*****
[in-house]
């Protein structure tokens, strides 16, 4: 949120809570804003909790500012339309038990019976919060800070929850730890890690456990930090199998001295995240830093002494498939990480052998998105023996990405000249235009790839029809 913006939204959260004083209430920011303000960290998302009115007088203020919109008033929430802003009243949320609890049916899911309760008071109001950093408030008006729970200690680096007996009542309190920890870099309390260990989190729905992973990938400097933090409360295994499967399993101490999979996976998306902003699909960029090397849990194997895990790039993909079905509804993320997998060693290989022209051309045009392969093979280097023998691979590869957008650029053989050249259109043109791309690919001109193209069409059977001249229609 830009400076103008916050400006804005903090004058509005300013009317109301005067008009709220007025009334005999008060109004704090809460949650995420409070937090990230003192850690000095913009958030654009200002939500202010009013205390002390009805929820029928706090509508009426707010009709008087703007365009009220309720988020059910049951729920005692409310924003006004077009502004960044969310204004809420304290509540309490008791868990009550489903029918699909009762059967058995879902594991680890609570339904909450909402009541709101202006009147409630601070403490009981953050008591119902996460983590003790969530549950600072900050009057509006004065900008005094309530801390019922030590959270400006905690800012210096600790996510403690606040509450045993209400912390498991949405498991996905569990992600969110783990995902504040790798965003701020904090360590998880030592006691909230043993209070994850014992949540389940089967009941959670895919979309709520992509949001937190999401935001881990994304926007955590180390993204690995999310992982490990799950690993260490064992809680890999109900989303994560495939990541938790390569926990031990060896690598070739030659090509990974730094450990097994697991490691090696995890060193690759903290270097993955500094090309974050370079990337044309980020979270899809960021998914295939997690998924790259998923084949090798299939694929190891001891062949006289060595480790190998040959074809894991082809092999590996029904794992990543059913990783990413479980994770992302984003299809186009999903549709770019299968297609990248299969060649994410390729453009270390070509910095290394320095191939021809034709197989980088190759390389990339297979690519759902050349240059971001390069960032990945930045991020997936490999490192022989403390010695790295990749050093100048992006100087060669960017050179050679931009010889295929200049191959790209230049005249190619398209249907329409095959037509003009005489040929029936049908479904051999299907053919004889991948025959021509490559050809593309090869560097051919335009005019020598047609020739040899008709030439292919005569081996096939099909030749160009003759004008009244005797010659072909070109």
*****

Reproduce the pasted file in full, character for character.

[in-house]
């Protein structure tokens, strides 16, 4: 949120809570804003909790500012339309038990019976919060800070929850730890890690456990930090199998001295995240830093002494498939990480052998998105023996990405000249235009790839029809 913006939204959260004083209430920011303000960290998302009115007088203020919109008033929430802003009243949320609890049916899911309760008071109001950093408030008006729970200690680096007996009542309190920890870099309390260990989190729905992973990938400097933090409360295994499967399993101490999979996976998306902003699909960029090397849990194997895990790039993909079905509804993320997998060693290989022209051309045009392969093979280097023998691979590869957008650029053989050249259109043109791309690919001109193209069409059977001249229609 830009400076103008916050400006804005903090004058509005300013009317109301005067008009709220007025009334005999008060109004704090809460949650995420409070937090990230003192850690000095913009958030654009200002939500202010009013205390002390009805929820029928706090509508009426707010009709008087703007365009009220309720988020059910049951729920005692409310924003006004077009502004960044969310204004809420304290509540309490008791868990009550489903029918699909009762059967058995879902594991680890609570339904909450909402009541709101202006009147409630601070403490009981953050008591119902996460983590003790969530549950600072900050009057509006004065900008005094309530801390019922030590959270400006905690800012210096600790996510403690606040509450045993209400912390498991949405498991996905569990992600969110783990995902504040790798965003701020904090360590998880030592006691909230043993209070994850014992949540389940089967009941959670895919979309709520992509949001937190999401935001881990994304926007955590180390993204690995999310992982490990799950690993260490064992809680890999109900989303994560495939990541938790390569926990031990060896690598070739030659090509990974730094450990097994697991490691090696995890060193690759903290270097993955500094090309974050370079990337044309980020979270899809960021998914295939997690998924790259998923084949090798299939694929190891001891062949006289060595480790190998040959074809894991082809092999590996029904794992990543059913990783990413479980994770992302984003299809186009999903549709770019299968297609990248299969060649994410390729453009270390070509910095290394320095191939021809034709197989980088190759390389990339297979690519759902050349240059971001390069960032990945930045991020997936490999490192022989403390010695790295990749050093100048992006100087060669960017050179050679931009010889295929200049191959790209230049005249190619398209249907329409095959037509003009005489040929029936049908479904051999299907053919004889991948025959021509490559050809593309090869560097051919335009005019020598047609020739040899008709030439292919005569081996096939099909030749160009003759004008009244005797010659072909070109």